Thin, mechanical-looking elements highlighted by translucent orange come together in a fantastically frightening mecha Dilophosaurus built by ckb ckd. The facial features of the mecha dinosaur make especially great use of parts, including Space Batman wings and various minifigure weapons.
I love LEGO mecha, and this one by Caleb L does not disappoint. The Aardwolf III main combat system is inspired by the Gundam Model mecha, with its human-like proportions, long and straight legs, and simple color blocking. I like the use of custom stickers to add extra detail and realism.
Caleb has even managed to fit a minifgure inside the chest area. I love it when builders do this – it looks great while adding some functionality to the build.
Considering how successful LEGO’s Ninjago line is – with sets, cartoons and soon even a feature film – there is a surprising lack of fan creations under this theme. James Zhan defies this stereotype with his latest build of a roadside battle. The temple walker is a very interesting build, with great technical, robotic details at the bottom, and just as carefully chosen pieces for the temple’s architectural decoration. But this is so much more than just a walker on a road, the excellent minifig action makes the scene look alive.
Check out this LEGO mech built by… me! I’m Peter — your newest contributor here at The Brothers Brick. I built this over the course of a few weeks, using some new parts I accumulated on various visits to my local flea market. These include a lipstick piece, a screwdriver, and a shiny octagonal sign. The mech’s overall shape is inspired by the concept art C12 Chassis by Aaron Beck, but I went my own direction on the detailing.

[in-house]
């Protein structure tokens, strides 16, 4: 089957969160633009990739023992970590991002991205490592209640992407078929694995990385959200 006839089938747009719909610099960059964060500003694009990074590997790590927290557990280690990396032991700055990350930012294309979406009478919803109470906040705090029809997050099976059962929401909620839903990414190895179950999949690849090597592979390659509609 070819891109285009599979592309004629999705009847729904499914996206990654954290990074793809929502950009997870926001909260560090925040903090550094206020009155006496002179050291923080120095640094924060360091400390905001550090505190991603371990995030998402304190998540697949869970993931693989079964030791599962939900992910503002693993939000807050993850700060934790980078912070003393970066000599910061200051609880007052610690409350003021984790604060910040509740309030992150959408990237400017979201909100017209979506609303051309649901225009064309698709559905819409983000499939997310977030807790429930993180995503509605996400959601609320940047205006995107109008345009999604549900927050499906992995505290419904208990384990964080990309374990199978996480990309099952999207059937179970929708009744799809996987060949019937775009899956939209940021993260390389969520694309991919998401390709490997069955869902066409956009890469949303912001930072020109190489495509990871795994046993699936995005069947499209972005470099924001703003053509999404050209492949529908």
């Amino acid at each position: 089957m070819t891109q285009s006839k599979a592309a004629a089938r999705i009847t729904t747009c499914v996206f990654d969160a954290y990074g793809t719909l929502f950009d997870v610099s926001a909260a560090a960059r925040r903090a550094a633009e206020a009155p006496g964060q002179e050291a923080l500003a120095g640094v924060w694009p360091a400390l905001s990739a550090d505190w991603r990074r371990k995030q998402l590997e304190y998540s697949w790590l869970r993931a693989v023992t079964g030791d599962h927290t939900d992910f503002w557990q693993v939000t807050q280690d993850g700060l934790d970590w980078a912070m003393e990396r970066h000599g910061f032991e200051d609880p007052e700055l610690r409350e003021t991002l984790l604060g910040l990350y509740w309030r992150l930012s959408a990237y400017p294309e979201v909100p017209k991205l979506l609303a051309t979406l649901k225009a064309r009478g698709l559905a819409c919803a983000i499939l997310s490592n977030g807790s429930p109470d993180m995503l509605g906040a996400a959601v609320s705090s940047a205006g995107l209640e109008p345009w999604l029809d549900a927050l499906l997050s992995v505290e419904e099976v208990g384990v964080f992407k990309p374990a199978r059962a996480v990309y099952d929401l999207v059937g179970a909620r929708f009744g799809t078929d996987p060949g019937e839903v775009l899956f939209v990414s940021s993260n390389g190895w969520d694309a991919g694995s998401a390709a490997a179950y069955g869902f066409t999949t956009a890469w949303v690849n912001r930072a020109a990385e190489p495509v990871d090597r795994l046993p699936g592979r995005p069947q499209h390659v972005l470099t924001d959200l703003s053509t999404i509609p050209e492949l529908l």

Gamabomb has been on a red suitcase rampage lately, and I love it. His most recent build in the series is a police SWAT drone reminiscent of concept art designs by Theo Stylianides. The builder uses a combination of System and Bionicle parts to achieve some amazing shapes and mechanical detailing. Rather than using the Scala suitcase as he did with his two previous creations, the head of this drone is actually a Playmobil part. I have no beef with non-LEGO parts, and have used a couple myself, as long as it looks good — which is definitely the case here. And the custom stickers add an additional level of realism to an already great build.
It’s easy to get over-excited while constructing mecha, since it’s easy to over-greeble details to the point that it becomes too complicated and loses its humanoid look. Khairul Nizam’s build stands out as it has good proportions and great flexibility in poses. That huge rotary canon-like weapon looks like it could do some major harm if someone gets upset. What makes this build stand out is that even thought it’s built in shades of grey and black, you still get a great visual which sometimes can be hard to pull off with a minimal use of colors to separate one section of the build from another.
The Transformers was a US animated television series which originally aired in the 1980s, but has been transforming throughout the years into different generations of TV series and film franchises. The original US series was based on Hasbro’s Transformers toy line and involved giant mecha that can transform into vehicles (although Hasbro’s own toy line was based upon other toys made by Japanese manufacturer Takara) with the opposing teams of Autobots and Decepticons at war with each other. Alex Jones has built a fantastic collection of LEGO Autobots including Optimus Prime at the centre next to Jetfire the jet, Bumblebee in his yellow VW Beetle state on the left and Windcharger the red sports car on the right. How many of these Transformers can you name and remember playing with as a child?